Supreme Court Trashes But Keeps Parts of AZ Immigration Bill
Matt | On 25, Jun 2012
There is major news on the immigration front in the state of Arizona today.
The U.S. Supreme Court has struck down specific parts of Arizona’s SB 1070 bill that Gov. Jan Brewer supported. At the same time, they upheld the one part of it that ensures brown people will continue to stay in the racial profiling crosshairs of law enforcement authorities.
The court ruled 5-3 that the state was taking their role too far with a lot of the original 2010 immigration bill. They said Arizona can no longer:
- Make it a crime to look for work in the state despite illegal status
- Make it a crime to be in the state without legal papers
- Arrest people without a warrant on suspicion of a deportable crime
All of those activities, the court feels, should be left up to the federal government. I agree with that. You can’t run Arizona like a prison camp, but meanwhile next door in New Mexico people do whatever they feel like. There needs to be some synergy across the state in dealing with a federal issue.
The portion of the law that will remain in tact is one of the most controversial. Law enforcement officials who rightfully stop people for a crime will be able to check the person’s legal status.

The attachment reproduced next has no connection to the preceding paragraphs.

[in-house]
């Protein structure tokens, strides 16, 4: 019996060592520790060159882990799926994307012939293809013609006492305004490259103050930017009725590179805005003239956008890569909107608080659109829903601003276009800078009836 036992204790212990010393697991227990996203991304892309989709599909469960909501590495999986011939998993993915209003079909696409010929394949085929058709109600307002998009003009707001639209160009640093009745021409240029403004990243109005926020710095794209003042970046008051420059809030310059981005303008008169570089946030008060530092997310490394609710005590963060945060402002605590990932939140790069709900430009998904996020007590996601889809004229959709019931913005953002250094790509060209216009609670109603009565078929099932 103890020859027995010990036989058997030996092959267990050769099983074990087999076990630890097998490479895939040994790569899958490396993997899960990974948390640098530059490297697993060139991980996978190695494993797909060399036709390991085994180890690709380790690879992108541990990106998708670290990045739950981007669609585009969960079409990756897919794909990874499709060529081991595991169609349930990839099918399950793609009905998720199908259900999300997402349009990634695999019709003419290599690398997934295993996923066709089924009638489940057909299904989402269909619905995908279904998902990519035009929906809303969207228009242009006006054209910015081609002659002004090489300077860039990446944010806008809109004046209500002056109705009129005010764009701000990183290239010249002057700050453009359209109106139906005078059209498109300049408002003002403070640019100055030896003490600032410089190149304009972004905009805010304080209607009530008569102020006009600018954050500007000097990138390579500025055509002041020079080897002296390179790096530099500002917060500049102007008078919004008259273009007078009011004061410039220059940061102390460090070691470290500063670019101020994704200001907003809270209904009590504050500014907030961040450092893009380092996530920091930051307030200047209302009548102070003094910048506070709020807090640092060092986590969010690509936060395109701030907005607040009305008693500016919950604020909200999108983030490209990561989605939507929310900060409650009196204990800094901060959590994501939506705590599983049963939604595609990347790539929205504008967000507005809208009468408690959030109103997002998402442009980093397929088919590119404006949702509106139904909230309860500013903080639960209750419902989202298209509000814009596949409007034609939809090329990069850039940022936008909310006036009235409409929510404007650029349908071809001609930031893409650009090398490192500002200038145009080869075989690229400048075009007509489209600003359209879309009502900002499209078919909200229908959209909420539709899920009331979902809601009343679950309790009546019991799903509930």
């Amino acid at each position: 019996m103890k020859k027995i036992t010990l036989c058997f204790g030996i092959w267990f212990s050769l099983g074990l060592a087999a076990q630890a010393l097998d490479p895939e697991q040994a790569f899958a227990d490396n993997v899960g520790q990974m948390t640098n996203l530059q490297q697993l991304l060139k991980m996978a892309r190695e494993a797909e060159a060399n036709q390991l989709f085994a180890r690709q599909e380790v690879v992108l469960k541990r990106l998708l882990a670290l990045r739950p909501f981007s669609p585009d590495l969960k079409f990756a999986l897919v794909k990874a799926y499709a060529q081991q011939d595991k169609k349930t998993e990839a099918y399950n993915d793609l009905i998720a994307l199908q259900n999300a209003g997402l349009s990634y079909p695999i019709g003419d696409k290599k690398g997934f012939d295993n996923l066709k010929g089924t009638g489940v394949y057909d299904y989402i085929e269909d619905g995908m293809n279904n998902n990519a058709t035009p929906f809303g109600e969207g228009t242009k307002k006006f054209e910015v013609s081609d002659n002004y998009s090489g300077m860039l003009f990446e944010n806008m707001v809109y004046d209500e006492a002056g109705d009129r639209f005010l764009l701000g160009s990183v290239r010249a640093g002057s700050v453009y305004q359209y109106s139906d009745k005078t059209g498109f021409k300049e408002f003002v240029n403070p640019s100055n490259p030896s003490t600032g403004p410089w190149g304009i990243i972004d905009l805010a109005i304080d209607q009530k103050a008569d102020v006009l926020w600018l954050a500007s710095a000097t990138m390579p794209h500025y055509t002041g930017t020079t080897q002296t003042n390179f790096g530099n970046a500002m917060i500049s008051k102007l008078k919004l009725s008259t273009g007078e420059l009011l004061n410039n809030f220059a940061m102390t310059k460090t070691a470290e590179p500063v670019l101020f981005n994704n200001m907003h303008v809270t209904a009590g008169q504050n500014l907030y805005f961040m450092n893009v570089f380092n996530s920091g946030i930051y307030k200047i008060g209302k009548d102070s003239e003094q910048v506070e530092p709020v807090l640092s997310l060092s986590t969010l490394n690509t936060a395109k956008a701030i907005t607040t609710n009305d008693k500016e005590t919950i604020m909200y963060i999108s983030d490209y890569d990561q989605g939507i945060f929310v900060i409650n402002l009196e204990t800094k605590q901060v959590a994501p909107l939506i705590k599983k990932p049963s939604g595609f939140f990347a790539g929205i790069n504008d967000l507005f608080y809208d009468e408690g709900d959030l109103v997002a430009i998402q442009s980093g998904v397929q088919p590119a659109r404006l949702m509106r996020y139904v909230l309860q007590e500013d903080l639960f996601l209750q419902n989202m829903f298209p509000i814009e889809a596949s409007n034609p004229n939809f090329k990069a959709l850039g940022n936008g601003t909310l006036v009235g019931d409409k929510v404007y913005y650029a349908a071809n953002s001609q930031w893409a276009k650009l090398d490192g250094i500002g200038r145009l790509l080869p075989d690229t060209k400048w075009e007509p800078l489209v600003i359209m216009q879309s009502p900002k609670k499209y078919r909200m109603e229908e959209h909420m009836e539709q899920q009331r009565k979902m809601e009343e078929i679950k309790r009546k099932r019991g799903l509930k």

Expect to continue to see Latinos on high alert in the state. Someone could, in theory, be deported for jaywalking or a noise complaint — both of which are menial infractions of the law. As long as it was legally ok for the authorities to investigate the offense, it’s fair game to check a legal status.
President Obama and other liberals who followed the case celebrated the “almost-sweeping” victory. They pushed for Arizona’s law to be thrown out, even though parts of it still remain on the books.
I stand by what I have said about Arizona since April 2010. Their immigration law does little to protect the U.S. as a whole. Right now, they are getting kicks out of being isolationists about immigration. I’m glad Arizona got a jolt of reality today that they need to work with the feds and other states to solve the immigration issue.
Expect this decision to play majorly into the 2012 political cycle. The keywords of “Latino voters” and “immigration” will be overused in the mainstream media for the next couple of weeks. I guarantee it.
ANSWER IN THE COMMENTS SECTION BELOW:
What do you think about the U.S. Supreme Court verdict for the Arizona immigration law?